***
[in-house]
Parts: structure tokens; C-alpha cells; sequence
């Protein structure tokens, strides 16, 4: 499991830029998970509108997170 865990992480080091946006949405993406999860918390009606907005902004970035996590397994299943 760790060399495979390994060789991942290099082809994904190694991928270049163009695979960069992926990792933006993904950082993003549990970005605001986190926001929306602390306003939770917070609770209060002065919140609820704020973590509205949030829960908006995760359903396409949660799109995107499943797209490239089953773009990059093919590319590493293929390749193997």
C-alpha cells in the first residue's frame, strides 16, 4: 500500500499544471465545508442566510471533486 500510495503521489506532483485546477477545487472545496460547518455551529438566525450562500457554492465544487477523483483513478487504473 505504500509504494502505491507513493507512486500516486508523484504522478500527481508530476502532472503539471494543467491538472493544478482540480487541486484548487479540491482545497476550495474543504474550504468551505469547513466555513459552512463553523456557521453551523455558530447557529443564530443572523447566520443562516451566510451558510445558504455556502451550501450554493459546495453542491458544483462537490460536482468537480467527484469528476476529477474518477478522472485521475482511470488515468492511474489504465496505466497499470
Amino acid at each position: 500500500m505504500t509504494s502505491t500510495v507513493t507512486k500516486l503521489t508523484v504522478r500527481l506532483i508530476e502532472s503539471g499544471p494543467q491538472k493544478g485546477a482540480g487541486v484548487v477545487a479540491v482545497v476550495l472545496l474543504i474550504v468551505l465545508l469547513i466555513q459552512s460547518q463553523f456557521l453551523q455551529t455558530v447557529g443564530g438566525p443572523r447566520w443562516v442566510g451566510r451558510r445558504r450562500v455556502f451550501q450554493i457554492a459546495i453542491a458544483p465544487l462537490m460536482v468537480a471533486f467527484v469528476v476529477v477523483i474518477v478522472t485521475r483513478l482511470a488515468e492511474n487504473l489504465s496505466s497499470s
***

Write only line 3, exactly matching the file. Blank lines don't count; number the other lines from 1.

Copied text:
């Protein structure tokens, strides 16, 4: 499991830029998970509108997170 865990992480080091946006949405993406999860918390009606907005902004970035996590397994299943 760790060399495979390994060789991942290099082809994904190694991928270049163009695979960069992926990792933006993904950082993003549990970005605001986190926001929306602390306003939770917070609770209060002065919140609820704020973590509205949030829960908006995760359903396409949660799109995107499943797209490239089953773009990059093919590319590493293929390749193997």